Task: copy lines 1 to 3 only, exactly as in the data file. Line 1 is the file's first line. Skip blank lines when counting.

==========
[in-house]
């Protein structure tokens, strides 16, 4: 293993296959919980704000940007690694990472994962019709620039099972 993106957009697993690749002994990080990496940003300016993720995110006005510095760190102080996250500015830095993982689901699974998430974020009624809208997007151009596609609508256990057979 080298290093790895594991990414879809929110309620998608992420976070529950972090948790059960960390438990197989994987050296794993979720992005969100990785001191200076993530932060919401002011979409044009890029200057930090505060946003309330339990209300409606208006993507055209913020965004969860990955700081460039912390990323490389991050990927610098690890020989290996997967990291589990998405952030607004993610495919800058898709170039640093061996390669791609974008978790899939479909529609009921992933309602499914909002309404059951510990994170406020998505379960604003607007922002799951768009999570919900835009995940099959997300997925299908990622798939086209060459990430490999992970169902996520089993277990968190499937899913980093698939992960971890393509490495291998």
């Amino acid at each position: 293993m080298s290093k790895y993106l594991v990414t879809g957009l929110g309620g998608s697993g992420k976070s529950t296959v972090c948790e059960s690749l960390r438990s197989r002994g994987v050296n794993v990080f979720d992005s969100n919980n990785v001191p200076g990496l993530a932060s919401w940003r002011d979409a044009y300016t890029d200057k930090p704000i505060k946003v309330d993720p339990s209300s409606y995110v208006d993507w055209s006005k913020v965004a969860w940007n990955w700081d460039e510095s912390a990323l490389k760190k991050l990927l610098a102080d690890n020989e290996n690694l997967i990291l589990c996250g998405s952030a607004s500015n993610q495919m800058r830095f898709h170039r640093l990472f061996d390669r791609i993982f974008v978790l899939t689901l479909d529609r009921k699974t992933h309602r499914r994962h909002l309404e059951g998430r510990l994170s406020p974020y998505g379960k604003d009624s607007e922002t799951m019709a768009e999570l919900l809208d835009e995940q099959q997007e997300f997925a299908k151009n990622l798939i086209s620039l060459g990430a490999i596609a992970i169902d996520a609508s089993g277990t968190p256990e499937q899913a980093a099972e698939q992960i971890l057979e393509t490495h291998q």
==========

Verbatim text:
[in-house]
């Protein structure tokens, strides 16, 4: 293993296959919980704000940007690694990472994962019709620039099972 993106957009697993690749002994990080990496940003300016993720995110006005510095760190102080996250500015830095993982689901699974998430974020009624809208997007151009596609609508256990057979 080298290093790895594991990414879809929110309620998608992420976070529950972090948790059960960390438990197989994987050296794993979720992005969100990785001191200076993530932060919401002011979409044009890029200057930090505060946003309330339990209300409606208006993507055209913020965004969860990955700081460039912390990323490389991050990927610098690890020989290996997967990291589990998405952030607004993610495919800058898709170039640093061996390669791609974008978790899939479909529609009921992933309602499914909002309404059951510990994170406020998505379960604003607007922002799951768009999570919900835009995940099959997300997925299908990622798939086209060459990430490999992970169902996520089993277990968190499937899913980093698939992960971890393509490495291998």
């Amino acid at each position: 293993m080298s290093k790895y993106l594991v990414t879809g957009l929110g309620g998608s697993g992420k976070s529950t296959v972090c948790e059960s690749l960390r438990s197989r002994g994987v050296n794993v990080f979720d992005s969100n919980n990785v001191p200076g990496l993530a932060s919401w940003r002011d979409a044009y300016t890029d200057k930090p704000i505060k946003v309330d993720p339990s209300s409606y995110v208006d993507w055209s006005k913020v965004a969860w940007n990955w700081d460039e510095s912390a990323l490389k760190k991050l990927l610098a102080d690890n020989e290996n690694l997967i990291l589990c996250g998405s952030a607004s500015n993610q495919m800058r830095f898709h170039r640093l990472f061996d390669r791609i993982f974008v978790l899939t689901l479909d529609r009921k699974t992933h309602r499914r994962h909002l309404e059951g998430r510990l994170s406020p974020y998505g379960k604003d009624s607007e922002t799951m019709a768009e999570l919900l809208d835009e995940q099959q997007e997300f997925a299908k151009n990622l798939i086209s620039l060459g990430a490999i596609a992970i169902d996520a609508s089993g277990t968190p256990e499937q899913a980093a099972e698939q992960i971890l057979e393509t490495h291998q």